LANCE, on the idea that the government doesn't create jobs:
This is how Right Wing agitprop minister and pseudo-historian Amity Shlaes is able to argue that the New Deal didn't reduced unemployment. She counts government workers as unemployed ---until 1942; government workers who wear uniforms and carry rifles belong to a special category of government workers who somehow don't count as government workers.
Follow the link to David Sirota for more on how Shlaes--or, as I like to refer to her, Joe the Plumber for Republicans Who Know Which One's The Dessert Spoon--turns economic information from the 1930s into delicious fudge. Or what looks like fudge.
This sort of thing was on my mind when I flipped the dial to Slate this morning--it (the idea) had, in the meantime, shacked up like Meganjane McArdlegalt (safe link; it's Roy) with that "Historians Rate the Presidents" bit that, I suspect, was designed mostly to gauge whether there's any juice left in the American people whatsoever, in preparation for tapping it. Judging by what I'd read the thing didn't work; even the commenters didn't give a shit, or buy the "George W. Bush wasn't as bad as the pneumococcus that killed William Henry Harrison" routine, but one of 'em did explain--in those earnest tones adopted by internet idiots who imagine that anonymity=invisibility--how FDR was a great President for winning WWII, but he'd recently learned that the New Deal actually made the Great Depression worse.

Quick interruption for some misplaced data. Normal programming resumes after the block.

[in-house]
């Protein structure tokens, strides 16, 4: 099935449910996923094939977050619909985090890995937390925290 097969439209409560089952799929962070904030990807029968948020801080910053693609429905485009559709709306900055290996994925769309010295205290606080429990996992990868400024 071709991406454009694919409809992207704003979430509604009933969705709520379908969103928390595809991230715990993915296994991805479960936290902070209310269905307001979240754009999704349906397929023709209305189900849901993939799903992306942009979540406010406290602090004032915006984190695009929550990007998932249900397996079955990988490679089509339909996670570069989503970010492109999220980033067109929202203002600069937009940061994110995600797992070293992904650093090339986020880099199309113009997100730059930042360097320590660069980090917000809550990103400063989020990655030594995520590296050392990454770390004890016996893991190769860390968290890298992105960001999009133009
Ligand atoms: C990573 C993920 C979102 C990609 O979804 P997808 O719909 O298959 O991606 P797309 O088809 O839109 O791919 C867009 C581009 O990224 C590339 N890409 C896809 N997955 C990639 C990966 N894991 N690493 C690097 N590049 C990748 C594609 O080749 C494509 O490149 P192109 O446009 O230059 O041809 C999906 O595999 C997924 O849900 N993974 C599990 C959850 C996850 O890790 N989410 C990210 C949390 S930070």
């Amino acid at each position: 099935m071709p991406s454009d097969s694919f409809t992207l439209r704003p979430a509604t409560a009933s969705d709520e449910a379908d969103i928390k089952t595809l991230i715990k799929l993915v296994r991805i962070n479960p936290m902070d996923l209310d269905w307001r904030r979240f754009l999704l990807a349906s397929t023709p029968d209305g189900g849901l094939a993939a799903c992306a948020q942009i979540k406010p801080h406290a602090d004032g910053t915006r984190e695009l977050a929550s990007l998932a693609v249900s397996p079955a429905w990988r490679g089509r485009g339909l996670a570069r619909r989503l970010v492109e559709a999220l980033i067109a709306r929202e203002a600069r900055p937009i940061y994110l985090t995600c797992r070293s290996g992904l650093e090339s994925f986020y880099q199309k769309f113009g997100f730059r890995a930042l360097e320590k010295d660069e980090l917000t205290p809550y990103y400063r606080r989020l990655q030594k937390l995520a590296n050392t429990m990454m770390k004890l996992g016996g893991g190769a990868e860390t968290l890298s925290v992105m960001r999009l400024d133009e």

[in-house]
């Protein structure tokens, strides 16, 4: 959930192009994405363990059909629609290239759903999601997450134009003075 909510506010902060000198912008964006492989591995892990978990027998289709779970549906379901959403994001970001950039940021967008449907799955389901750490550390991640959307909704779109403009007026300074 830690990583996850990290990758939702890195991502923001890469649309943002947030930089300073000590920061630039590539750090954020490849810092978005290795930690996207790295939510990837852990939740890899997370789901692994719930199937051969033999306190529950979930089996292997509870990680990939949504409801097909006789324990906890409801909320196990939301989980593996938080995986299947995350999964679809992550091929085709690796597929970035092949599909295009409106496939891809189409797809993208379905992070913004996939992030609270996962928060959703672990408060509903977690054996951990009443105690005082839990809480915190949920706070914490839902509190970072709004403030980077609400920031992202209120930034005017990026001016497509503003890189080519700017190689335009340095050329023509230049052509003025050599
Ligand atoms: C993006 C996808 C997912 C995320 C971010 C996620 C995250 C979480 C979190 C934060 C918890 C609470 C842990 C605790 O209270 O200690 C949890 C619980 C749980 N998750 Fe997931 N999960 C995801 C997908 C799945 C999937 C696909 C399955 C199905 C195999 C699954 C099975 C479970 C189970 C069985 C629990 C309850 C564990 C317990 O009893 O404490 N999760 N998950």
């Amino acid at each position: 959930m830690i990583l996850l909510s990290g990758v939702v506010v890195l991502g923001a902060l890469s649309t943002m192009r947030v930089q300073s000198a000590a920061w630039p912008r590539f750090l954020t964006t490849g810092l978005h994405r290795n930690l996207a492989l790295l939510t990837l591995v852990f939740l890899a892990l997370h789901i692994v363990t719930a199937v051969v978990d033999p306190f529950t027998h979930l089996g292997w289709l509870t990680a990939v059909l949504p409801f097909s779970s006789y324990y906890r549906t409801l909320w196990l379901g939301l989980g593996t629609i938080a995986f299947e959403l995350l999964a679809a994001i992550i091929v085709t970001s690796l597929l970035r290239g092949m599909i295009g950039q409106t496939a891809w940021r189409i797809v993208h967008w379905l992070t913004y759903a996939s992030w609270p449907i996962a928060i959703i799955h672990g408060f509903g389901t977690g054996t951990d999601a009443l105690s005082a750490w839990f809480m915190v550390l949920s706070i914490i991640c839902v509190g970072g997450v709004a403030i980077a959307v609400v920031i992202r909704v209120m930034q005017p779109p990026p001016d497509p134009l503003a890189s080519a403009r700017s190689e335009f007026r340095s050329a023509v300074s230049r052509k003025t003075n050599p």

This sort of thing is on my mind a lot lately: Is American ready for self-government? I don't think blinding idiocy is anywhere near the impediment that Professional Stunt-Lying, Unequal Access to Anything Composed of Molecules, or Self-Centeredness Raised to the Level of Ineffably Transcendent Self-Hoodwinkery are, at present, but god knows we've got the former in spades for good measure. Which reminds me to note Kia's capsule McArdle description, from Roy's joint:
I fear that Megan is not the only person who thinks that the point of human existence and the end of all ambition, the reason for all the shopping, and what gets a girl out of bed in the morning, is the attainment of such a state of airtight self-complacency.
I freely admit that I understand, too well, how the Reagan-era conversion from zomboid consumerism to Capitalist Fetishism took place; what I haven't quite figured out is how it lasted so long, or how, as so frequently with fetishism, or amputation, for that matter, the thing became a sort of hyper-sexualized object which stopped being either Object or Sex, but stayed deeply disturbing. You click over to Slate, whatever the hell it is, and the euphoria over Super Bowl commercials has neatly dovetailed into Grammy, Oscar, and Joaquin mania, and the Girls Gone XX are in a tizzy over Bristol Palin's interview with Greta Van Susteren. (Here's a hint: it's Greta Van Susteren, who, in any more reasonable era, would be recognized, hands-down, as the most inexplicable person on television.)